November 18, 2001 While the Bank of Canada's inflation-control target is specified in terms of the rate of increase in the total consumer price index, the Bank uses a measure of trend or "core" inflation as a short-term guide for its monetary policy actions. When the inflation targets were renewed in May 2001, the Bank announced that it was adopting a new measure of core inflation. This measure excludes the eight most volatile components of the CPI and adjusts the remaining components for the effect of changes in indirect taxes. In this article, the author discusses the definition of the new measure of core inflation and describes some of its advantages relative to the previous measure. He notes that the new measure has a firmer statistical basis, has a better correspondence with economic theory, and does a better job of predicting future changes in overall inflation. While the new measure has these advantages, the Bank will continue to monitor a broad range of indicators when assessing the likely future path for inflation.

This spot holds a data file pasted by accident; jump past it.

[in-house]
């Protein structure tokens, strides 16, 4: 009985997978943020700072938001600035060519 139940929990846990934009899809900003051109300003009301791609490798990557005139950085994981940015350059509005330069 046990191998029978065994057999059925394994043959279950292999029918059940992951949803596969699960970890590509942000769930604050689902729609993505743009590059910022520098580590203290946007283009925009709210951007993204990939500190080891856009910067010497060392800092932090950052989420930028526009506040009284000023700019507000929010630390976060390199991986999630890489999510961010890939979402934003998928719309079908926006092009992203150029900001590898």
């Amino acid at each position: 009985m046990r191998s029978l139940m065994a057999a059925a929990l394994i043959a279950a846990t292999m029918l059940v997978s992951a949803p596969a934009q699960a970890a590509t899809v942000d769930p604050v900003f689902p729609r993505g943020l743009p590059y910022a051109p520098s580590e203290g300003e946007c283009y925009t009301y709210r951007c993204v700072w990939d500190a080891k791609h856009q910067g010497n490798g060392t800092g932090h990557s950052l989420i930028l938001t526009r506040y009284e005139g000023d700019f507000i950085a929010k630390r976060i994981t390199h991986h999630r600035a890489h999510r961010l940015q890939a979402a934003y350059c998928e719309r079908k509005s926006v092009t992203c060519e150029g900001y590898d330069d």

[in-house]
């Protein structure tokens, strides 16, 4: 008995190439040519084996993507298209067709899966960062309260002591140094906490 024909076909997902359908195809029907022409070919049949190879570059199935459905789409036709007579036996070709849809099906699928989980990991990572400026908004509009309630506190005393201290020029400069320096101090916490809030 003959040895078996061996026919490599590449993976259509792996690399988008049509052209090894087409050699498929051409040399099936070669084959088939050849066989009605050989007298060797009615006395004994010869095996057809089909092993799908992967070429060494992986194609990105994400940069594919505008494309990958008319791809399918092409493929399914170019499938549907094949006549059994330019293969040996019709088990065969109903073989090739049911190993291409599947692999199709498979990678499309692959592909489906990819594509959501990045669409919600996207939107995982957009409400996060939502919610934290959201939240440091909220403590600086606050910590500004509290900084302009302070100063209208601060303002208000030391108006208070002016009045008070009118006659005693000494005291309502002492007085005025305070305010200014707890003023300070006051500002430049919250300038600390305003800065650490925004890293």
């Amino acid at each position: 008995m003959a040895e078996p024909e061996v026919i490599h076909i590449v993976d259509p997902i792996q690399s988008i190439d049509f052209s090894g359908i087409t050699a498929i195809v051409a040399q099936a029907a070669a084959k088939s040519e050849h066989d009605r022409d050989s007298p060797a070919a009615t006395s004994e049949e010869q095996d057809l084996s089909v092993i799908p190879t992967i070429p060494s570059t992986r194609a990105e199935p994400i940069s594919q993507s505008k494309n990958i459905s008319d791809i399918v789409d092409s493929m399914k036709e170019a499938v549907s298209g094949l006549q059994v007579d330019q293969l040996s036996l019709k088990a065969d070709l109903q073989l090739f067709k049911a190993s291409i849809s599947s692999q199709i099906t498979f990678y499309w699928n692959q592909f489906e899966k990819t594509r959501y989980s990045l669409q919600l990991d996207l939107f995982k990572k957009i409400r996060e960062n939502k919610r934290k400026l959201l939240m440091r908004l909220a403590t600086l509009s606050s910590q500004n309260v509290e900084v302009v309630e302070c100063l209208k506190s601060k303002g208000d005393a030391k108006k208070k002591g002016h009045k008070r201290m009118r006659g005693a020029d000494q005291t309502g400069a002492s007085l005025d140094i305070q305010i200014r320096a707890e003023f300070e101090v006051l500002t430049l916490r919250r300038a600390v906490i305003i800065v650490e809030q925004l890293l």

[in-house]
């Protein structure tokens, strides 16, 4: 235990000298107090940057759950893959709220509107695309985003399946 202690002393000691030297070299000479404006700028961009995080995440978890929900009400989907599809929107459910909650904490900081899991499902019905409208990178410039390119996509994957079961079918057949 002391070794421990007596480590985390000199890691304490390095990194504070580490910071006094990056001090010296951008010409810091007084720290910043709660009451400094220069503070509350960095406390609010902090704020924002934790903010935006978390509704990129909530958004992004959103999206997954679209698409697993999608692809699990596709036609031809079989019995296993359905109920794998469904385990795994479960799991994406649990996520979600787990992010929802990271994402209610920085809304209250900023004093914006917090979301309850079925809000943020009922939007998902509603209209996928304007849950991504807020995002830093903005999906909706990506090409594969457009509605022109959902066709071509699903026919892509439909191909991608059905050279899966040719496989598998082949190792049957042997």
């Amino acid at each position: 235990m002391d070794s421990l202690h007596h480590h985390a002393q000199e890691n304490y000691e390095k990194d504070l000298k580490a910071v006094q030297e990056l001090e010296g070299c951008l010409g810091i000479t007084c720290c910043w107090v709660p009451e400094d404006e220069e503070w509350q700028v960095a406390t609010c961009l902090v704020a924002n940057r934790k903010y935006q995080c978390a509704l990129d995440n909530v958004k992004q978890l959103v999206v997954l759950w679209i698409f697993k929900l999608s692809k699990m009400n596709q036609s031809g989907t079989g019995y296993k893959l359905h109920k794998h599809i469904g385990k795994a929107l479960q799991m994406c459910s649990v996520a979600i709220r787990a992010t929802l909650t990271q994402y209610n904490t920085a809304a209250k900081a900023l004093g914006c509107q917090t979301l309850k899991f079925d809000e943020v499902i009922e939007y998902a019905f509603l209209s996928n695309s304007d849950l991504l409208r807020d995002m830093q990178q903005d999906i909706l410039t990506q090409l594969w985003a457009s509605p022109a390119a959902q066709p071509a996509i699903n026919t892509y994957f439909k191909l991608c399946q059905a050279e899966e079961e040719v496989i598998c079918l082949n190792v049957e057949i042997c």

November 17, 2001 Uncertainty about the level of future inflation adversely affects the economy because it distorts the savings and investment decisions of households and businesses. Since these decisions typically involve planning horizons of many years, the adverse effects from inflation uncertainty can be reduced by adopting a policy framework that makes future inflation more predictable over long time horizons. When the inflation-control target was renewed in May 2001, the agreement affirmed that monetary policy will be directed at moving inflation to the 2 per cent midpoint of the target range over a six-to-eight-quarter horizon. The author describes how this policy commitment increases the predictability of average inflation over periods longer than one year. This relationship is illustrated using the Canadian experience from the inflation-targeting period.